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I'm looking for the equivalent of C# default keyword, e.g:

public T GetNext()
{
    T temp = default(T);
            ...

Thanks

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+1 Good question. Keep having to look this one up ^^ –  Christian Klauser Feb 11 '10 at 17:39

2 Answers 2

up vote 41 down vote accepted

I found this in a blog: "What does this C# code look like in F#? (part one: expressions and statements)"

C# has an operator called "default" that returns the zero-initialization value of a given type:

default(int) 

It has limited utility; most commonly you may use default(T) in a generic. F# has a similar construct as a library function:

Unchecked.defaultof<int>
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Oops. Didn't see that! Thanks a lot! –  Stringer Feb 11 '10 at 17:48

Technically speaking F# function Unchecked.defaultof<'a> is an equivalent to the default operator in C#. However, I think it is worth noting that defaultof is considered as an unsafe thing in F# and should be used only when it is really necessary (just like using null, which is also discouraged in F#).

In most of the situation, you can avoid the need for defaultof by using the option<'a> type. It allows you to represent the fact that a value is not available yet.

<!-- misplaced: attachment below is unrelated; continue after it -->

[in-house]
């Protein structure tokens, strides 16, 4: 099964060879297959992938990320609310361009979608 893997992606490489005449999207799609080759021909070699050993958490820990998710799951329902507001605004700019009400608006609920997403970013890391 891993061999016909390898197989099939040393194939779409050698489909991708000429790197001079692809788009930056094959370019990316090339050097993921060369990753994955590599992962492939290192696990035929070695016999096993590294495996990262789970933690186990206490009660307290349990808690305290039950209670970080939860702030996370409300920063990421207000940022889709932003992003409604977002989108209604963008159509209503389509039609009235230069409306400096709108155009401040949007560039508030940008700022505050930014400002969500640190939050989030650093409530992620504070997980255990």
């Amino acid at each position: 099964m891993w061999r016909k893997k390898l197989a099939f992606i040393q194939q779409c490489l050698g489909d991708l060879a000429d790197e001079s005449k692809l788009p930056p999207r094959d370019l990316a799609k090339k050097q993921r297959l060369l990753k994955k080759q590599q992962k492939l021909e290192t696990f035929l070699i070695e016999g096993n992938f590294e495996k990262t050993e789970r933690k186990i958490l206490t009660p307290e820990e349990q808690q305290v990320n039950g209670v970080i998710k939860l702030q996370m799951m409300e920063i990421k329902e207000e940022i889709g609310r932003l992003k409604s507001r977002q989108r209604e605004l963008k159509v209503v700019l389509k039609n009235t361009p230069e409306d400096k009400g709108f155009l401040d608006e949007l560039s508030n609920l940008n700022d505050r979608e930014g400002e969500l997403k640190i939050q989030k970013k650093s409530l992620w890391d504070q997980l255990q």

However, here is a brief example to demonstrate the idea. The following C# code:

T temp = default(T);
// Code that may call: temp = foo()
if (temp == default(T)) temp = bar(arg)
return temp;

Would be probably written like this in F# (using imperative features):

let temp = ref None
// Code that may call: temp := Some(foo())
match !temp with 
| None -> bar(arg)
| Some(temp) -> temp

Of course this depends on your specific scenario and in some cases defaultof is the only thing you can do. However, I just wanted to point out that defaultof is used less frequently in F#.

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1  
In your C# example, you use an assignment operator instead of an equality operator inside the if statement. Is that deliberate? –  doppelgreener Oct 14 '13 at 5:03

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